November 16, 2008
In a perfect world, the Doc would be given carte blanche to publicly torch the Bowl Championship Series in effigy and institute the elaborate, double-elimination battle royale of his dreams. But we live in the world we live in, so each Sunday the Doc looks at what the new BCS numbers mean for the rest of the season. Rooting interest: chaos. Always chaos.
At one point Saturday night, a paradigm-shifting stunner looked possible, if not exactly probable. Simultaneously, for a few minutes, Mississippi State led Alabama in the second quarter while Stanford was knotted with USC at the half, with Troy running roughshod over LSU for good measure (losing the Tigers as a viable strength of schedule card would be a hit to Florida and/or Alabama, although maybe not a significant one; every tenth of a point here is crucial). But no alarms in the end, no surprises: All the favorites held on, and the top nine this week is identical to last week. The only change in the top-10 is in the final spot, where Ohio State leapfrogs Georgia (insert OMG Big Ten over SEC! lament here, and blather yourself into a stupor trying to justify it).
I maintain, along with everyone else, that the mythical championship game is inevitably a collision between someone from the Big 12 South -- not necessarily the champion, if that champ should happen to fall to overlooked Missouri in the Big 12 Championship -- and the winner of the Florida-Alabama showdown in the SEC. As I said earlier this week, though, I don't think that team can be Texas under any realistic scenario. Too many chips have to fall exactly the Longhorns' way, and the voters/computers still have to buy them over strong competing arguments, as we'll see below.
Sitting pretty. Three teams are in "just win" mode: Texas Tech, which can still finish 13-0, and Florida and Alabama, which obviously need only to win their respective rivalry games (yes, I'm taking a Gator victory over The Citadel this week for granted) to set up a winner-take-all "semi-final" in the SEC Championship.
The fourth team I'd throw into that mix is Oklahoma, with this week's hyped visit from Texas Tech serving as the other "semifinal" game. The Sooners remain behind Texas for now -- as they should, given the head-to-head result in October -- but a win over the streaking Raiders Saturday would likely vault OU ahead of the Longhorns with another tough game, at Oklahoma State, to solidify that lead. Since both Oklahoma and Texas' routes to the Big 12 Championship hinge on a Tech loss to OU and a subsequent showdown in the BCS standings, the Sooners' pending advantage there -- that is, if they beat Tech and OSU -- puts them in the driver's seat.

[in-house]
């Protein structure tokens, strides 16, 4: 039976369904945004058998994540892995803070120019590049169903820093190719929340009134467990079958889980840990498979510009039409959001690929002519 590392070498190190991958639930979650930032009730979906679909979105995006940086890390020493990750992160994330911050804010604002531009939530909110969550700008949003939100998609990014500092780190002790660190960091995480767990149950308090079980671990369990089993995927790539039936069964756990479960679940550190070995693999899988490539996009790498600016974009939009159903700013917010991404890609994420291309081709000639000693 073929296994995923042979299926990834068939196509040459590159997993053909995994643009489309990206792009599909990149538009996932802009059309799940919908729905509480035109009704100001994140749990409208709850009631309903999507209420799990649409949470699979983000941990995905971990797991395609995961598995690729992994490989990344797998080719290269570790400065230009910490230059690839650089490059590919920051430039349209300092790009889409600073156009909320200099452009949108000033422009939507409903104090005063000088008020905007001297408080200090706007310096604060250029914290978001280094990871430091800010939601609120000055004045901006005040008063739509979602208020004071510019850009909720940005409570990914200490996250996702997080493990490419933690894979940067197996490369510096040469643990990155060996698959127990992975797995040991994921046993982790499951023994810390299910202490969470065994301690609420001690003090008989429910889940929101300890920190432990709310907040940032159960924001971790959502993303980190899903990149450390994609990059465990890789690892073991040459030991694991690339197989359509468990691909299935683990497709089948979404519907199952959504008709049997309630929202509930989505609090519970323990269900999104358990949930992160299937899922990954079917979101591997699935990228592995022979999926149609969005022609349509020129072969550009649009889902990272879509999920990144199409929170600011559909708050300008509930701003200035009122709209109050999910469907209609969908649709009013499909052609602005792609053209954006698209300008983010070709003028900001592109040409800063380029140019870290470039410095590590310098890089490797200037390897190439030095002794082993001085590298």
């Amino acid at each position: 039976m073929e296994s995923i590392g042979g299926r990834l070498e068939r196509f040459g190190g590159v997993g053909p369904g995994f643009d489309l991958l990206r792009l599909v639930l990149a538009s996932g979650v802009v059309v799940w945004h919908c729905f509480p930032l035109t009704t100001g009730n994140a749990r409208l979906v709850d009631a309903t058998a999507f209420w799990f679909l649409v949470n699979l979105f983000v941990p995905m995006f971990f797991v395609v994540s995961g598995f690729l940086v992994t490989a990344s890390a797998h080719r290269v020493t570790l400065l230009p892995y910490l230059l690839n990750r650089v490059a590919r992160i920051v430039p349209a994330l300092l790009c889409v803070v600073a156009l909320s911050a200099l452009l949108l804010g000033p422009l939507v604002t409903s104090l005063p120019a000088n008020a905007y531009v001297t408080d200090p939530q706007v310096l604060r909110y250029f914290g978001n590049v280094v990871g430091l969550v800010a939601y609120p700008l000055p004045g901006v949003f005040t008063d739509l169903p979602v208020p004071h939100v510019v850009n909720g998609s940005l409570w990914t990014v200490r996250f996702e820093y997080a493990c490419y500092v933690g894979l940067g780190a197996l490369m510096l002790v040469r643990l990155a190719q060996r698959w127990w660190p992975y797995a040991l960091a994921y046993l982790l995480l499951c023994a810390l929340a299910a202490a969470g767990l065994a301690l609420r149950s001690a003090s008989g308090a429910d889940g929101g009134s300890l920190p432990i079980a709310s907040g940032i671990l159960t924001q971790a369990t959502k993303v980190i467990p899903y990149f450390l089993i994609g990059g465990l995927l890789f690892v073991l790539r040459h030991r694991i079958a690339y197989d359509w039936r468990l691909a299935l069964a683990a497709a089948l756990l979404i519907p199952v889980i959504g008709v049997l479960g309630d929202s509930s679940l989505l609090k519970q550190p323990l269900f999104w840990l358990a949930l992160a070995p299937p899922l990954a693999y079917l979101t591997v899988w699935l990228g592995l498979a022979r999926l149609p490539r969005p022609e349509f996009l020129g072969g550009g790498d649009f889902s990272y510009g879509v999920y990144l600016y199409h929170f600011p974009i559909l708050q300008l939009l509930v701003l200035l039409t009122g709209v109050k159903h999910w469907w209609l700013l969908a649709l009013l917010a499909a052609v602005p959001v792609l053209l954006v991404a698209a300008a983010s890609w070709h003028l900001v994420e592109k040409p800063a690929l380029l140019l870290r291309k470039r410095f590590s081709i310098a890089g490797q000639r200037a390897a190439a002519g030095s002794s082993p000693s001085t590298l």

A little help? Texas is in a bizarre situation in that its route to the Big 12 Championship is virtually impossible -- no matter what happens in Norman this weekend, the Horns' winning the South essentially requires a Baylor upset over Texas Tech in two weeks -- and its path to the national championship depends on both Oklahoma and Texas Tech losing down the stretch, one of them in the Big 12 Championship. As I see it, the only way Texas finishes in the top two in the final BCS is this:
• Oklahoma beats Texas Tech (Creates three-way tie between UT, OU and Tech)
• Oklahoma State beats Oklahoma (Eliminates Oklahoma; creates two-way tie between UT and Tech, which Tech wins on head-to-head tiebreaker)
• Baylor beats Texas Tech, sending UT to the Big 12 Championship (please), OR
• Missouri beats Texas Tech in the Big 12 Championship (Texas advances to No. 2 by attrition)
If Oklahoma goes on to the Big 12 Championship and loses, leaving voters to decide between one-loss Texas and one-loss Texas Tech, they're likely to remember this:
... and vote for Texas Tech. If Texas Tech beats Oklahoma, goes on to the Big 12 Championship and loses, they're likely to remember that win, throw up their hands and vote for USC.
Basically, Texas cannot win unless it's in precisely the bullet-pointed sequence laid out above, which leaves Oklahoma and Texas Tech with two losses apiece. Though that's still better than USC's chances, especially if Oregon State keeps winning and the Trojans can't even play the "conference champion" card.
For chaos' sake. Other than crossing your fingers for long-shot upsets by Florida State, Auburn or Baylor, any scenario under which Missouri wins the Big 12 championship throws the whole system into disarray. No matter the exact permutations -- whether the Tigers beat Oklahoma or Texas Tech -- voters would be left to decide between a pair of one-loss teams (Texas and Texas Tech), neither of which won its conference championship, and USC, which has a weaker schedule and might not win its conference championship, either, depending on what happens to Oregon State. I mean, does Penn State creep back into that picture? Or, heaven forbid, computer fave Utah? There is no fair way to resolve that scenario.
So whatever happens over the next two weeks, remember: There's always Chase Daniel, maker of mischief, waiting on Dec. 6 to burn this whole thing to the ground.